Wednesday, October 10, 2012

HEAT Check: LeBron James vs. Michael Jordan at 27

The rhetoric is entertaining, but how do LeBron James' numbers compare to Michael Jordan's numbers at age 27?

This article uses the Win Score and Wins Produced stats created by sports economist David Berri. Average players produce 0.100 Wins per 48 minutes (Est.WP48) because an average team produces a 0.500 winning percentage. Star players produce +0.200 Est.WP48 and great players produce +0.300 Est.WP48. See the HEAT Produced Page for more information.

Using data from, we can calculate the Win Score for both players at age 27. LeBron produced a 12.9 Win Score per 48 minutes (WS48) last season at age 27. Jordan produced a 13.9 WS48 in 1991 at age 27. Jordan's Win Score advantage translates to 2 more wins produced than LeBron if his stats in the lockout-shortened season are projected over a full 82-game season.

The interesting difference between the two is that LeBron posted better defensive numbers and Jordan posted better offensive numbers but Jordan's the one with a Defensive Player of the Year Award (he won it at age 24).

Here's how they compare in each offensive category of the box score:
  • Scoring: Jordan, +4.4 points per game
  • Shooting efficiency: LeBron, +0.7%
  • Free throws: Jordan, +0.1 attempts per game
  • Free throw shooting: Jordan, +8%
  • Offensive rebounds: LeBron, +0.1 per game
  • Assists: LeBron, +0.7 per game
  • Turnovers: Jordan, -0.9 per game
  • Offensive Win Score: Jordan, +1.8 per 48 minutes

On offense, Jordan was a better scorer, free throw shooter and ball-handler than LeBron at 27. Here's how they compare in each defensive category of the box score:
  • Defensive rebounds: LeBron, +1.8 per game
  • Steals: Jordan, +0.8 per game
  • Blocks: Jordan, +0.2 per game
  • Fouls: LeBron, -1.3 per game
  • Defensive Win Score: LeBron, +0.8 per 48 minutes

In order for LeBron to become a better player than Jordan, he will have to improve offensively. Is that as possible as Charles Barkley said on NBA TV's Open Court?

Scoring: Last season's scoring average ranked 5th in his 9-year career and his shot attempts ranked 6th. He won't be able to increase his scoring average by taking more shots on a team with Dwyane Wade and Chris Bosh so he'll have to become more efficient.

Shooting efficiency: Good news for LeBron fans. He produced the highest shooting efficiency of his career at age 27. Jordan posted the 2nd-highest shooting efficiency of his career at age 27 and his 5th-best at age 28. If LeBron spends more time in the paint this season like he promised, then he'll have to improve the shooting efficiency in his post-game.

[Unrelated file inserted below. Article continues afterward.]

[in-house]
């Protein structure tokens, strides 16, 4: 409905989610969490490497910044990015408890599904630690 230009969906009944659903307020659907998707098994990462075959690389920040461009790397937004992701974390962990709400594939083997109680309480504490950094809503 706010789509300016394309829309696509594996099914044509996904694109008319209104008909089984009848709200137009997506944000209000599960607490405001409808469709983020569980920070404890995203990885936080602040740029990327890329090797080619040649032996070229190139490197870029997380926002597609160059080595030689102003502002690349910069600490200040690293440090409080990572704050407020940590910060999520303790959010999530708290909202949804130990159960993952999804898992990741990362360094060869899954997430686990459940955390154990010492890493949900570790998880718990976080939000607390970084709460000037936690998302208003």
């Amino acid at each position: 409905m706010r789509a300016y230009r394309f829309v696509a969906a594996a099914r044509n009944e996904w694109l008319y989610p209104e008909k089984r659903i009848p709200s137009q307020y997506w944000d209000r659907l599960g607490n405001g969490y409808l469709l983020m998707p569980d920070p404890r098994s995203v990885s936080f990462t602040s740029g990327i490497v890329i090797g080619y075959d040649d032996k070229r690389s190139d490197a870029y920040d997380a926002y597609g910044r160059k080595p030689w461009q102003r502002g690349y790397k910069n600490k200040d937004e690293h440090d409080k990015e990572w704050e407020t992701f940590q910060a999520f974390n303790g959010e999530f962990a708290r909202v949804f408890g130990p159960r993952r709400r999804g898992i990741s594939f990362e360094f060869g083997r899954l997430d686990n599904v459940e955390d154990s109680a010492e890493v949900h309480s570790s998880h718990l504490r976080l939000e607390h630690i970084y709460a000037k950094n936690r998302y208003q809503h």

Free throws: LeBron took the the 4th-lowest attempts per 36 minutes of his career last season. Maybe spending more time in the paint will increase his free throw rate, but that means he'll have to take a lot more punishment.

Free throw shooting: Last season was the 2nd-best free throw shooting percentage of LeBron's career. Becoming a more accurate free throw shooter is nice, but it won't mean much in terms of catching Jordan if he doesn't get to the line more often.

Offensive rebounds: LeBron produced the 2nd-best offensive rebounding numbers per 36 minutes in his career last season. More time in the paint could lead to more work on the offensive glass.

Assists: Last season was the 4th-lowest in assists for LeBron. In his 1st year with the HEAT, most of his assists went to Wade and Bosh. Maybe Ray Allen can help him find a good third option for racking up assists this season.

Turnovers: LeBron's first 2 seasons with the HEAT have been the two worst seasons in his career for turnovers. Maybe chemistry and familiarity with the offense will start to bring those numbers down, but maybe not. He's got to learn where Ray Allen likes the ball and how he likes to get it this season. That learning curve could keep LeBron's turnovers numbers up this season, too.

Personally, I don't think LeBron will end up being a better player than Jordan, but the HEAT don't need him to be. They just need him to be the best forward in the NBA long enough to win #Not5Not6Not7...


  1. well lebron averaged .1 more turnovers last year than his career average so i don't exactly see that as an issue. his assists dip was surprising but not really a cause for concern as he played more big man than he has before in his career. as opposed to a perimeter player who can play pick and roll, or drive hard to the rim and find cutters.

    1. The problem with LeBron's turnovers is their so much higher than Jordan's that he won't be as productive as Jordan unless he takes better care of the ball or shoots an insane percentage.